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[in-ten-suh-fahy] /ɪnˈtɛn səˌfaɪ/
verb (used with object), intensified, intensifying.
to make intense or more intense.
to make more acute; strengthen or sharpen.
Photography. to increase the density and contrast of (a negative) chemically.
verb (used without object), intensified, intensifying.
to become intense or more intense.
Origin of intensify
1810-20; intense + -ify
Related forms
intensification, noun
de-intensify, verb, de-intensified, de-intensifying.
overintensification, noun
overintensify, verb, overintensified, overintensifying.
self-intensified, adjective
self-intensifying, adjective
unintensified, adjective
Can be confused
aggravate, annoy, intensify, irritate, worsen (see synonym study at aggravate)
aggravation, annoyance, intensification, irritation, worsening.
1, 2. deepen, quicken, concentrate. See aggravate.
1. alleviate, weaken. Unabridged
Based on the Random House Dictionary, © Random House, Inc. 2015.
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Examples from the web for intensify
  • Doctors advise against warm treatments, which can intensify itching.
  • Threats against climate scientists appear to intensify if they speak up in the nation's policy debate.
  • The probability is that political nerves will both intensify the economic slowdown at home and worsen pressure on the rand.
  • Natural though the fires may be, humans intensify the scale.
  • The spring drought forecast says the dry conditions are going to persist and, in some areas, intensify.
  • All of those changes intensify the difficulty of moving from one role to the other.
  • All it needs to do, officials say, is extend and intensify existing security measures.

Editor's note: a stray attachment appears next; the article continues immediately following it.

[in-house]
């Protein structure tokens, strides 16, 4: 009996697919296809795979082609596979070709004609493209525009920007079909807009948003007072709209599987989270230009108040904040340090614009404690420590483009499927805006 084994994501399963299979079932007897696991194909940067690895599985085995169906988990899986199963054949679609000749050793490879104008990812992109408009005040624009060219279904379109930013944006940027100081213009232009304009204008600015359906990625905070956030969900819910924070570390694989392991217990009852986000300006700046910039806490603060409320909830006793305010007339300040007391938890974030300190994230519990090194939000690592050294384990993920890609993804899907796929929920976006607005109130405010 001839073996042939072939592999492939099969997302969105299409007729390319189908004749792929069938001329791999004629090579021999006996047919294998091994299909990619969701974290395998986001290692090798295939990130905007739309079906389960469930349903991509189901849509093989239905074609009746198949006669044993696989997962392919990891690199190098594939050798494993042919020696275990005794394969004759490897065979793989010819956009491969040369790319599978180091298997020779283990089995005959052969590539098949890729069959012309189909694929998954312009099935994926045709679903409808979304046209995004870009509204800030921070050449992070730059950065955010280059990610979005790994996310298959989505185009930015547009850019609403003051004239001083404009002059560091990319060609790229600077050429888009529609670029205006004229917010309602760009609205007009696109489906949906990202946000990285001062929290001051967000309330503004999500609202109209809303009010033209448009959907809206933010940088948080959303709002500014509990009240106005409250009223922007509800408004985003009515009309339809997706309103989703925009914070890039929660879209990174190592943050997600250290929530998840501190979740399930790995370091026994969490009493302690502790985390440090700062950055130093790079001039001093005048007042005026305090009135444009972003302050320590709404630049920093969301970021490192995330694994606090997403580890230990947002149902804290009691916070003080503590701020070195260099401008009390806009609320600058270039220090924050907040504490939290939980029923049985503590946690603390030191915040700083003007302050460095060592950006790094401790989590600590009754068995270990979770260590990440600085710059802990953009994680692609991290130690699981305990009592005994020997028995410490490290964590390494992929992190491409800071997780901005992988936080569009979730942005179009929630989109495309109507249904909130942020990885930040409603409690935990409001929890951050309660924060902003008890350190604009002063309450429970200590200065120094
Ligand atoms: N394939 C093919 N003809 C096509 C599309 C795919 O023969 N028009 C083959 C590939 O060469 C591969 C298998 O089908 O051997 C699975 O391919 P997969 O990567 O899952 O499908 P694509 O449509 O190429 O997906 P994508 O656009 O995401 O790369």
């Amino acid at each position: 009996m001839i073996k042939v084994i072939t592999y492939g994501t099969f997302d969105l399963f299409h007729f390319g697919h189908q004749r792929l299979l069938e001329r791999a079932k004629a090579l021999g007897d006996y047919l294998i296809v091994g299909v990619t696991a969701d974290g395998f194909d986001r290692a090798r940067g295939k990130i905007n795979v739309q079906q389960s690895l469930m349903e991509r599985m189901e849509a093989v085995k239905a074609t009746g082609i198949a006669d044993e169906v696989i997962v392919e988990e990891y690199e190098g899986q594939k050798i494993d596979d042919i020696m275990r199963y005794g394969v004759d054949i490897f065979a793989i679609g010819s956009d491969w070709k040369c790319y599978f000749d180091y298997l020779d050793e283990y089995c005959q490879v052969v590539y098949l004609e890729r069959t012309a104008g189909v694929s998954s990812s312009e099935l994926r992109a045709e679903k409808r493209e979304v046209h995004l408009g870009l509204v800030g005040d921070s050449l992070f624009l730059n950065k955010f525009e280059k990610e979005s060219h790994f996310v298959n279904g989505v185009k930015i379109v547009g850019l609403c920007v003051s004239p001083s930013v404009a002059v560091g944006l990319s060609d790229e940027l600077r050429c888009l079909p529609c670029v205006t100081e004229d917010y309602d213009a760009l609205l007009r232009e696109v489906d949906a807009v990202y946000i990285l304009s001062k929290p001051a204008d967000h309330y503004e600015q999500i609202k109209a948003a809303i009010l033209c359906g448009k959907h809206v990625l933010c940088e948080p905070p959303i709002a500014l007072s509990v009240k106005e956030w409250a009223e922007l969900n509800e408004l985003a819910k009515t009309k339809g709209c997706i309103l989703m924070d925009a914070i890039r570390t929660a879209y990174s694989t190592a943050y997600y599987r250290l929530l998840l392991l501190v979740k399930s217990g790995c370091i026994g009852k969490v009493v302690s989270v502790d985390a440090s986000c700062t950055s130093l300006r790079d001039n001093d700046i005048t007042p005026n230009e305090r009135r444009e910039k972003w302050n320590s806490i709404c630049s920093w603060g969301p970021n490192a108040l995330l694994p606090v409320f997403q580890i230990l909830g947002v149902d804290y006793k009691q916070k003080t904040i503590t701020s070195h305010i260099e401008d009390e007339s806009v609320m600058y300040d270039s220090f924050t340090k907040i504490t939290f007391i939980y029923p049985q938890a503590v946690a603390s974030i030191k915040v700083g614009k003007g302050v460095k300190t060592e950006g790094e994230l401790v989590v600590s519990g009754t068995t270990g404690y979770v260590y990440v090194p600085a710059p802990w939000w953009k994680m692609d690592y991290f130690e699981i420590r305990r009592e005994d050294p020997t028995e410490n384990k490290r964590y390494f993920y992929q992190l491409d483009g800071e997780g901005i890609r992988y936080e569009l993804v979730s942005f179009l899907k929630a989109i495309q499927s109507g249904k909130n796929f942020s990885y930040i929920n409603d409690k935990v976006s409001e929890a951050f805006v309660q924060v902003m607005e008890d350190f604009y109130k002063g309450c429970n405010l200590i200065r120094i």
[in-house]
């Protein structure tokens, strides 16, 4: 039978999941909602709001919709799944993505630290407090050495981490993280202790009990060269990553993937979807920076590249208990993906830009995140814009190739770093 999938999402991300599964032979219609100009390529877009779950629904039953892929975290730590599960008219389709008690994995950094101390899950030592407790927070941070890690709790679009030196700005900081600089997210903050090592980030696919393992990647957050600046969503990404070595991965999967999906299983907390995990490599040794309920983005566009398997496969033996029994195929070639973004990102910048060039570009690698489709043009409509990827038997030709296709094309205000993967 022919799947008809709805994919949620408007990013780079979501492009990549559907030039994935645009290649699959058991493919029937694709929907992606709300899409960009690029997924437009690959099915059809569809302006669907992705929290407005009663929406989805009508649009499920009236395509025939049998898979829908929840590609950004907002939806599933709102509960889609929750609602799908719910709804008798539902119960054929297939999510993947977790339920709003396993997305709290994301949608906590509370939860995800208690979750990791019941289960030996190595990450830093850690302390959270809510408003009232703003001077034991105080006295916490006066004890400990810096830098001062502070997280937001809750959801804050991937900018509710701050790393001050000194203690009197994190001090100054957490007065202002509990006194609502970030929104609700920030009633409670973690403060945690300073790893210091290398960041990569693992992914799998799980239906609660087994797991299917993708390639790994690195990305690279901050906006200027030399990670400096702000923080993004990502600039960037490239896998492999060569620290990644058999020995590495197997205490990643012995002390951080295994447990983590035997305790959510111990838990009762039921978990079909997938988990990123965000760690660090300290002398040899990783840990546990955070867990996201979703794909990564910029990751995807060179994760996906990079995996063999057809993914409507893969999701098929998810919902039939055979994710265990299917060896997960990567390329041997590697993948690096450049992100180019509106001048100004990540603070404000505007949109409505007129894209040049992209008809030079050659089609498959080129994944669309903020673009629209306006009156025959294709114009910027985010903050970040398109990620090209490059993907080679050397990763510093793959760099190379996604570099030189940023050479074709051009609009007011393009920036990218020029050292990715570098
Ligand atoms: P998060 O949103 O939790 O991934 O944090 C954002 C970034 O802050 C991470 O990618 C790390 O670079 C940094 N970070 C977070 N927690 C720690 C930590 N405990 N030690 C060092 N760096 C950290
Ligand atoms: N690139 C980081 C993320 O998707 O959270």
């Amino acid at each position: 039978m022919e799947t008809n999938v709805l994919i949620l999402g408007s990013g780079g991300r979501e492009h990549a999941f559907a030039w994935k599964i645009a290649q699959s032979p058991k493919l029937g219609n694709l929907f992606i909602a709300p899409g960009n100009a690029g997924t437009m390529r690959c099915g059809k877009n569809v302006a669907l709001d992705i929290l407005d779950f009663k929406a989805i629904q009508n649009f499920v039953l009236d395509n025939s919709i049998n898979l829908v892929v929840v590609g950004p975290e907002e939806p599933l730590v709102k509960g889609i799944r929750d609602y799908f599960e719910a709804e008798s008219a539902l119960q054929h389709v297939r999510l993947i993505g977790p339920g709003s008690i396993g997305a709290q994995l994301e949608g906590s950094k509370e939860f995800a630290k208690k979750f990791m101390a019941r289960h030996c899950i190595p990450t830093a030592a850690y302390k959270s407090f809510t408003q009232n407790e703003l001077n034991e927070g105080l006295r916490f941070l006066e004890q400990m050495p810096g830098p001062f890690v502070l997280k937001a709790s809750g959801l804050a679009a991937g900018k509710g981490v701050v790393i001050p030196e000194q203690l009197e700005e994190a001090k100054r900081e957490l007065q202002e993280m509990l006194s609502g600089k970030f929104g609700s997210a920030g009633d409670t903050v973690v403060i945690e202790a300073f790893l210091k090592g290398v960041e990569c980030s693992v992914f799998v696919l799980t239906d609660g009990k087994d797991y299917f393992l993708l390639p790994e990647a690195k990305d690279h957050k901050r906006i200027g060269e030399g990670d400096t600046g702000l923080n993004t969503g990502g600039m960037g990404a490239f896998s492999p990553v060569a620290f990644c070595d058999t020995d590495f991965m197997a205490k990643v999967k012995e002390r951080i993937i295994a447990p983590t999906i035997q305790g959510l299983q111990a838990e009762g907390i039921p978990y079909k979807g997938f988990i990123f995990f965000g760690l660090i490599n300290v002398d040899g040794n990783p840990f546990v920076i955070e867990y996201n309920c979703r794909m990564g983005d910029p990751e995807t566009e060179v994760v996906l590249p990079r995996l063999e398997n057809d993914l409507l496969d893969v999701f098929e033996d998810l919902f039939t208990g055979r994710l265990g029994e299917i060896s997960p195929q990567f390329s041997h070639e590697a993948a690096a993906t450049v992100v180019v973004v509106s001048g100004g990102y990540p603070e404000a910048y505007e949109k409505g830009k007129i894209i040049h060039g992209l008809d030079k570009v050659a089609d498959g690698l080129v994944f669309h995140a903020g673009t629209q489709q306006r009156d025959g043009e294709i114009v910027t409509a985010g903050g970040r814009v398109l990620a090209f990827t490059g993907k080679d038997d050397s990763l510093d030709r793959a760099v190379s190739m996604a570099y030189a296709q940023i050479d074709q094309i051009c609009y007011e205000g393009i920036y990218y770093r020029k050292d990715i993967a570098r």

• As the online resources grow more common, this conflict will intensify.
  • The high seasonal humidity in many of the region's cities would act to trap fallout and intensify its effects.
  • Stimulant use can cause temporary thought disorder or intensify an underlying thought disorder or hypomanic state.
British Dictionary definitions for intensify


verb -fies, -fying, -fied
to make or become intense or more intense
(transitive) to increase the density of (a photographic film or plate)
Derived Forms
intensification, noun
Collins English Dictionary - Complete & Unabridged 2012 Digital Edition
© William Collins Sons & Co. Ltd. 1979, 1986 © HarperCollins
Publishers 1998, 2000, 2003, 2005, 2006, 2007, 2009, 2012
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Word Origin and History for intensify

1817, from intense + -ify, first attested in Coleridge, in place of intend, which he said no longer was felt as connected with intense. Middle English used intensen (v.) "to increase (something), strengthen, intensify," early 15c. Related: Intensified; intensifying.

Online Etymology Dictionary, © 2010 Douglas Harper
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